DEPUTY MAYOR GOLDSMITH, OPERATIONS DIRECTOR WEINSTEIN AND INFORMATION TECHNOLOGY COMMISSIONER POST LAUNCH 311 SERVICE REQUEST MAP AS PART OF NYC SIMPLICITY
Online Tool Provides Specific Locations and Status for Complaints Filed over the Past Year
View the Map atwww.nyc.gov/apps/311srmap
Deputy Mayor for Operations Stephen Goldsmith, Mayor's Office of Operations Director Liz Weinstein, and Department of Information Technology and Telecommunications (DoITT) Commissioner Carole Post today launched 311's new Service Request map as part of the NYC Simplicity effort to make government more customer-focused, innovative, and efficient. The map provides the public with access to location-specific information about 311 complaints filed across 15 major categories, including air and water quality, construction, noise, quality of life, snow, streets and sidewalks, transit and parking and more. The map, part of 311 online, shows all open and recently-closed Service Requests lodged across the City over the past year. Users can view a list of the service requests at a location and the steps taken to resolve the condition.
"The launch of the 311 Service Request Map is another milestone in the City's efforts to improve the way we report 311 data to the public," said Deputy Mayor Stephen Goldsmith. "The release of this information will better enable the public and elected officials to hold the City accountable for the services we provide. Putting better information into the hands of community leaders across the five boroughs increases transparency and allows us to collaboratively address the problems that neighborhoods face."
"311 averages 60,000 calls per day, many of which result in service requests filed with agencies across the City," said Operations Director Liz Weinstein. "The new map will tell the public where service is excellent and where it can be improved."
The 311 Customer Service Center now receives an average of over 60,000 calls per day by phone and an additional 8,000 site visits via the web. About 20 percent of all calls result in creation of service requests, commonly referred to as "complaints," which are filed with City agencies to address. Visitors to 311Online's Service Request map can choose from a listing of more than a dozen complaint categories processed through 311 and 311Online, including those regarding infrastructure, public safety and quality of life, consumer complaints, and health and sanitation. The Service Request map provides a color-coded view of every community board indicating the volume of complaints filed in each, with the ability for the user to drill down and view the map by specific address, intersection, community board, City Council district, or zip code. The Service Request map was built using the DoITT-developed NYCityMap, the City's online map portal that allows users to layer various types of City-specific information (transportation hubs, libraries, schools, hospitals parks, police precincts and more) on top of a geographic representation of the city.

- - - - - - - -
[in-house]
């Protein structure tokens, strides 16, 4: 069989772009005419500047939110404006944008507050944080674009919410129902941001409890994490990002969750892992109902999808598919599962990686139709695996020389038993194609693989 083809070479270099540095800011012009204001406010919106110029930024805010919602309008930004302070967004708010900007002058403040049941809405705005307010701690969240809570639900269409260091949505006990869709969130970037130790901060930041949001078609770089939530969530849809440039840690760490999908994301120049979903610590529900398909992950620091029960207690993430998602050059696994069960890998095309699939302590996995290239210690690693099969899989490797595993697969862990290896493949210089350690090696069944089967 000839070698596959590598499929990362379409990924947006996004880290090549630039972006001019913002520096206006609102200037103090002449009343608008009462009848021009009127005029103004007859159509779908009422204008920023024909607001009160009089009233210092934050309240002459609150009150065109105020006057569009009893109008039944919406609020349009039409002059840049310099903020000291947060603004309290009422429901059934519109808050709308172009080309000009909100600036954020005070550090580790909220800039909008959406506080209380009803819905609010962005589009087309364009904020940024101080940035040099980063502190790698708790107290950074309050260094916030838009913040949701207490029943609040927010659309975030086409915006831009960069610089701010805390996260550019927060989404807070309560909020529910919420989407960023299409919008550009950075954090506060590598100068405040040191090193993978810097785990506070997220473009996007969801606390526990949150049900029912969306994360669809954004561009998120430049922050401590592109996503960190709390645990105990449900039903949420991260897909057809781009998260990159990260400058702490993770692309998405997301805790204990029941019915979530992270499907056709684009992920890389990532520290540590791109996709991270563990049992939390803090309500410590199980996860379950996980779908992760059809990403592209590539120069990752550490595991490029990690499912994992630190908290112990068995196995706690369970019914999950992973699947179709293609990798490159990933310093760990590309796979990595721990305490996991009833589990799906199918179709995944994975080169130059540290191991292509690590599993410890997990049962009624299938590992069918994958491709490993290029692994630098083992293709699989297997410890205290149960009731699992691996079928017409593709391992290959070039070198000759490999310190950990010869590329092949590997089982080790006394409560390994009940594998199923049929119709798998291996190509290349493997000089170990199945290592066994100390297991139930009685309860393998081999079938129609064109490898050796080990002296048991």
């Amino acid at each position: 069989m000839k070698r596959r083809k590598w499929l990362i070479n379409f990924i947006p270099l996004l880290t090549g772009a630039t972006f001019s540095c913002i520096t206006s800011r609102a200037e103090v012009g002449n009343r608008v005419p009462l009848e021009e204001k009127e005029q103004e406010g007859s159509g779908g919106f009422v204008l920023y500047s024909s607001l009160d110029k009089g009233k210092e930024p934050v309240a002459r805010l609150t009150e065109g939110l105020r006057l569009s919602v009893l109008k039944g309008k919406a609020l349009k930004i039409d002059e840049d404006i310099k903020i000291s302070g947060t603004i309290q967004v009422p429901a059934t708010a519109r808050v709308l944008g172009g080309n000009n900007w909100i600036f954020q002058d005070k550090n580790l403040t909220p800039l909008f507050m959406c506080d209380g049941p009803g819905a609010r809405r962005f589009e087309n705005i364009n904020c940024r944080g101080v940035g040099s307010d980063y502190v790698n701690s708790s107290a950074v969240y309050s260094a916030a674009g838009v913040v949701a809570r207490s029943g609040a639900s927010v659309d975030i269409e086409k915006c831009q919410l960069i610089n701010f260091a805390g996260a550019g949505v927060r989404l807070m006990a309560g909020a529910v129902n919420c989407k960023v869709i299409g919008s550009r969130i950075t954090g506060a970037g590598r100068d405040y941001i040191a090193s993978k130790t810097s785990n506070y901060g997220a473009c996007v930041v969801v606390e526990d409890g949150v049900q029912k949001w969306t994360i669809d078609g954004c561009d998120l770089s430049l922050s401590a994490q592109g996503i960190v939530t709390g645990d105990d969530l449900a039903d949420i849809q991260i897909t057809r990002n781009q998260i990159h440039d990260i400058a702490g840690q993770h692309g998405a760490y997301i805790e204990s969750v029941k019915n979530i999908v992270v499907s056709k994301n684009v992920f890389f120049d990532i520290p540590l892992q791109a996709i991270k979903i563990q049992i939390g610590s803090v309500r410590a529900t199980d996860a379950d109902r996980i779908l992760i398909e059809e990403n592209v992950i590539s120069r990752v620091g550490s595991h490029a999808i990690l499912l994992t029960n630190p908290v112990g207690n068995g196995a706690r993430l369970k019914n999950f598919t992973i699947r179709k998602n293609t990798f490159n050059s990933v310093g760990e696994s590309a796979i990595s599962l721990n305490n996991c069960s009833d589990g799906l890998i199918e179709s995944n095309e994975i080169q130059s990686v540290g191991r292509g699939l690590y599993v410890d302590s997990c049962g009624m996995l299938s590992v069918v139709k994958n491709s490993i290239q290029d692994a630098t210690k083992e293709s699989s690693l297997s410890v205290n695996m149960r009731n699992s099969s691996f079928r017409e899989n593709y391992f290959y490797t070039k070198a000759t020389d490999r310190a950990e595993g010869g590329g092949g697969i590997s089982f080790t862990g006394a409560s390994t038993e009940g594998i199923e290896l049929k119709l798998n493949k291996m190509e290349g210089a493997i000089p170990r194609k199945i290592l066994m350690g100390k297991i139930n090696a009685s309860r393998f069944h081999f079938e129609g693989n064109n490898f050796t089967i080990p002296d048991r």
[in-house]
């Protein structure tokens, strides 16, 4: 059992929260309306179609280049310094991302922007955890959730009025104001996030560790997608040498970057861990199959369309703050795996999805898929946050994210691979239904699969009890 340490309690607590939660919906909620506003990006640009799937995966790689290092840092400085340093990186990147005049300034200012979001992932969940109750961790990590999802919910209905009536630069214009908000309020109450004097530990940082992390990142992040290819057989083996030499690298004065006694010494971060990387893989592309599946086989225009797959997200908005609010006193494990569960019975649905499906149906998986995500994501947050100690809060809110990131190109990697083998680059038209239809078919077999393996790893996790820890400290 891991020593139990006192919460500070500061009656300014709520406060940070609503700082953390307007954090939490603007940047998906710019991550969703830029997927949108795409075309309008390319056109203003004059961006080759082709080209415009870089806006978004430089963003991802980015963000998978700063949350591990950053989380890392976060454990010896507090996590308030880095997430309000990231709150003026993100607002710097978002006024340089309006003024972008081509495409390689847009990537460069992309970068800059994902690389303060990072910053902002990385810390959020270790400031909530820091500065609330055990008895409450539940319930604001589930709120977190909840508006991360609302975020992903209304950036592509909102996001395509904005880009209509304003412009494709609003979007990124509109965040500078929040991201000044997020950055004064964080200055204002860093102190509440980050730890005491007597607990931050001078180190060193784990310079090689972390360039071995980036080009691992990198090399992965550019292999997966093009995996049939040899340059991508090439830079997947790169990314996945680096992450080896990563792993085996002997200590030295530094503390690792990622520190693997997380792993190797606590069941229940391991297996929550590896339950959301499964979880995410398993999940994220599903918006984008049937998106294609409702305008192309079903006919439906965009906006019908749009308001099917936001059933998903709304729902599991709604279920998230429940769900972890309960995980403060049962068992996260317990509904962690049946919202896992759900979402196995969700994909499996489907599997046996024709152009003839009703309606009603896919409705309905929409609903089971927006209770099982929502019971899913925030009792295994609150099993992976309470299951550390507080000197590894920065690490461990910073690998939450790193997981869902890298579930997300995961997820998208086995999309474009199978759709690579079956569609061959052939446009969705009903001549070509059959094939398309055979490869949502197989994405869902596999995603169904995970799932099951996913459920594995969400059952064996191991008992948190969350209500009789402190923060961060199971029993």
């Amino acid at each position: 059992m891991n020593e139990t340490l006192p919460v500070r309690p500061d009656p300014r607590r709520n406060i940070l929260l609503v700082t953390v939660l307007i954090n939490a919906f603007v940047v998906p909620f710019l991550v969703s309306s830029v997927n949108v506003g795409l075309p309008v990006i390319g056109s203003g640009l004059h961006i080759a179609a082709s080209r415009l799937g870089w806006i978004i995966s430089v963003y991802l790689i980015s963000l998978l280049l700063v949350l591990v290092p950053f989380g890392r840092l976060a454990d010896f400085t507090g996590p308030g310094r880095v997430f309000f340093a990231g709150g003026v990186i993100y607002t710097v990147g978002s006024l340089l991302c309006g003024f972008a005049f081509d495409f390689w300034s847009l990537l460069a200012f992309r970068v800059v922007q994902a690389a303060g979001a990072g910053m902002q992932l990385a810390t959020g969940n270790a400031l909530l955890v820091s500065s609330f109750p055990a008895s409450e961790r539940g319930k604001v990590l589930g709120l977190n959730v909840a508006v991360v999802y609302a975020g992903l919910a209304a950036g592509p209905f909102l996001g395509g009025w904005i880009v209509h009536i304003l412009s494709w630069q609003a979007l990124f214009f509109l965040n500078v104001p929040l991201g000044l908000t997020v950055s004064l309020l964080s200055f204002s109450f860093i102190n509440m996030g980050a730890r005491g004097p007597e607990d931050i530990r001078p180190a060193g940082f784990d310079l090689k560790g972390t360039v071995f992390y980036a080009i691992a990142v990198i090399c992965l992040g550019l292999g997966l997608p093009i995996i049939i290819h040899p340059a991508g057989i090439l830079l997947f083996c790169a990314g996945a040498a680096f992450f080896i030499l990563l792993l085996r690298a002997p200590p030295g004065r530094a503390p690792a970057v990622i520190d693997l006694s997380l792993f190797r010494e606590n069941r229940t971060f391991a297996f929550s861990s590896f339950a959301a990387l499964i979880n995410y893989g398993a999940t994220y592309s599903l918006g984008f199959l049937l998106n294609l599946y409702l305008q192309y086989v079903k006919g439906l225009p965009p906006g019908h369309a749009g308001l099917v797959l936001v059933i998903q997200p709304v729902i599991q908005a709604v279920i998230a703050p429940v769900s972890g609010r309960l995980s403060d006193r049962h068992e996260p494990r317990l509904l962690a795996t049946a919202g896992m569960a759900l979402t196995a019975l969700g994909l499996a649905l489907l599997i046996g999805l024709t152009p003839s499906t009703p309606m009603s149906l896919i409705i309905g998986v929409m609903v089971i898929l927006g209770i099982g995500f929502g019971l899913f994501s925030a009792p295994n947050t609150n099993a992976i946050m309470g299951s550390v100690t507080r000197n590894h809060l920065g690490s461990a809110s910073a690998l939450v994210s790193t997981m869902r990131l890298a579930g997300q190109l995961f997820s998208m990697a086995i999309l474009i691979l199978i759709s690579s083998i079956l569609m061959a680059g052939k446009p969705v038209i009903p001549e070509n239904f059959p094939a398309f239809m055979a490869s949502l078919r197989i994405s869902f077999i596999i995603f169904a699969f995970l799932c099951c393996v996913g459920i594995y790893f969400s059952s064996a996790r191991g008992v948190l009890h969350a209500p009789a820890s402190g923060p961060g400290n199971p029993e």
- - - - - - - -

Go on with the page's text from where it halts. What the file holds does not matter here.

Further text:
"DoITT works each day to help agencies better deliver City services to the public through improved technology tools," said DoITT Commissioner Carole Post. "The Service Request map is the latest example by which we're further making 311 – the face of New York City services – user-friendly, transparent, and available for all."
While available to the public for years, 311 complaint data has only been systematically disaggregated at the zip code, community board and City Council district level. Now, within 24 hours of complaint filing, the Service Request map will display all open and recently-closed service requests with current status, and message to the customer provided by the servicing agency, at the address level. No customer account or other potentially sensitive information is displayed on the map.
"Congratulations to DoITT and the Mayor's Office of Operations for developing a user-friendly 311 Service Request module that gives Community Boards and New Yorkers real time information address by address," said City Council Member Gale A. Brewer. "As the sponsor of Local Law 47 and an advocate of using the web to solve neighborhood problems, I am very pleased that the City's Service Request map and appropriate data will enable the public to view 311 requests by location and type. I'm sure that more quality of life concerns as well as more serious problems will be addressed more quickly because of this new feature."
Since its launch in March 2003, 311 has handled nearly 120 million calls and more than two million online visits. Available around the clock anywhere in the world by dialing (212) NEW-YORK, visiting www.nyc.gov/311, by Skype or on Twitter, the 311 Customer Service Center has been used to hold City agencies accountable for results and has been a catalyst for the development of new, more efficient delivery of City services. It has become a standard for cities and countries around the world for delivery of non-emergency government information and services. Domestically, the cities of Newark, Philadelphia and San Francisco have all developed 311 systems of their own based on New York City's model.
Stu Loeser / Marc LaVorgna (212) 788-2958
Nicholas Sbordone (DoITT) (212) 788-6602